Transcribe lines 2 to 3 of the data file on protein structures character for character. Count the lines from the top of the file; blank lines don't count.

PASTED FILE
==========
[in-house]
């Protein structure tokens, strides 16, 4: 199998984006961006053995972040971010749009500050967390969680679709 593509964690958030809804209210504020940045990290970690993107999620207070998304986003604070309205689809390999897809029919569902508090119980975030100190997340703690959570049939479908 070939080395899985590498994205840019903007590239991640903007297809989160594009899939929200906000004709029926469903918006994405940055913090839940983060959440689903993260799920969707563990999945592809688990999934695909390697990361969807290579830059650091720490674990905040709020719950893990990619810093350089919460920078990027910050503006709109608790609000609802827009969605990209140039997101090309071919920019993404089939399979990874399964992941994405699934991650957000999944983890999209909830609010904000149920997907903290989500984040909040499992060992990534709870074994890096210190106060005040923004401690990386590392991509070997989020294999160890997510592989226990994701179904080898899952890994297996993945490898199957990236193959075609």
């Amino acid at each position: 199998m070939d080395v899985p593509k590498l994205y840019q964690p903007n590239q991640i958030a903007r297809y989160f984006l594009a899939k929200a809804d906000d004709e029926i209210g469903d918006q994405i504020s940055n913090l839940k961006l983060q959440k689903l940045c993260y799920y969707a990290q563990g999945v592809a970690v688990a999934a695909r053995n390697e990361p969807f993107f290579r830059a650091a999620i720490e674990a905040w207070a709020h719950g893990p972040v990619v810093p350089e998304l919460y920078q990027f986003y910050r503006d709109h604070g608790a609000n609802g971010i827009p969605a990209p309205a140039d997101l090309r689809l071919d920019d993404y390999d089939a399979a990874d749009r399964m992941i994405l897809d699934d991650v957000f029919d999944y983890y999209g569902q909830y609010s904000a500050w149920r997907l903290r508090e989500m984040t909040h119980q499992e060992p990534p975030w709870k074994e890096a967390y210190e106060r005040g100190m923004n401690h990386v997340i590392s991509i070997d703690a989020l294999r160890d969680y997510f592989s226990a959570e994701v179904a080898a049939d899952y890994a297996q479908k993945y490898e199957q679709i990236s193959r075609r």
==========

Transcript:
């Protein structure tokens, strides 16, 4: 199998984006961006053995972040971010749009500050967390969680679709 593509964690958030809804209210504020940045990290970690993107999620207070998304986003604070309205689809390999897809029919569902508090119980975030100190997340703690959570049939479908 070939080395899985590498994205840019903007590239991640903007297809989160594009899939929200906000004709029926469903918006994405940055913090839940983060959440689903993260799920969707563990999945592809688990999934695909390697990361969807290579830059650091720490674990905040709020719950893990990619810093350089919460920078990027910050503006709109608790609000609802827009969605990209140039997101090309071919920019993404089939399979990874399964992941994405699934991650957000999944983890999209909830609010904000149920997907903290989500984040909040499992060992990534709870074994890096210190106060005040923004401690990386590392991509070997989020294999160890997510592989226990994701179904080898899952890994297996993945490898199957990236193959075609």
């Amino acid at each position: 199998m070939d080395v899985p593509k590498l994205y840019q964690p903007n590239q991640i958030a903007r297809y989160f984006l594009a899939k929200a809804d906000d004709e029926i209210g469903d918006q994405i504020s940055n913090l839940k961006l983060q959440k689903l940045c993260y799920y969707a990290q563990g999945v592809a970690v688990a999934a695909r053995n390697e990361p969807f993107f290579r830059a650091a999620i720490e674990a905040w207070a709020h719950g893990p972040v990619v810093p350089e998304l919460y920078q990027f986003y910050r503006d709109h604070g608790a609000n609802g971010i827009p969605a990209p309205a140039d997101l090309r689809l071919d920019d993404y390999d089939a399979a990874d749009r399964m992941i994405l897809d699934d991650v957000f029919d999944y983890y999209g569902q909830y609010s904000a500050w149920r997907l903290r508090e989500m984040t909040h119980q499992e060992p990534p975030w709870k074994e890096a967390y210190e106060r005040g100190m923004n401690h990386v997340i590392s991509i070997d703690a989020l294999r160890d969680y997510f592989s226990a959570e994701v179904a080898a049939d899952y890994a297996q479908k993945y490898e199957q679709i990236s193959r075609r």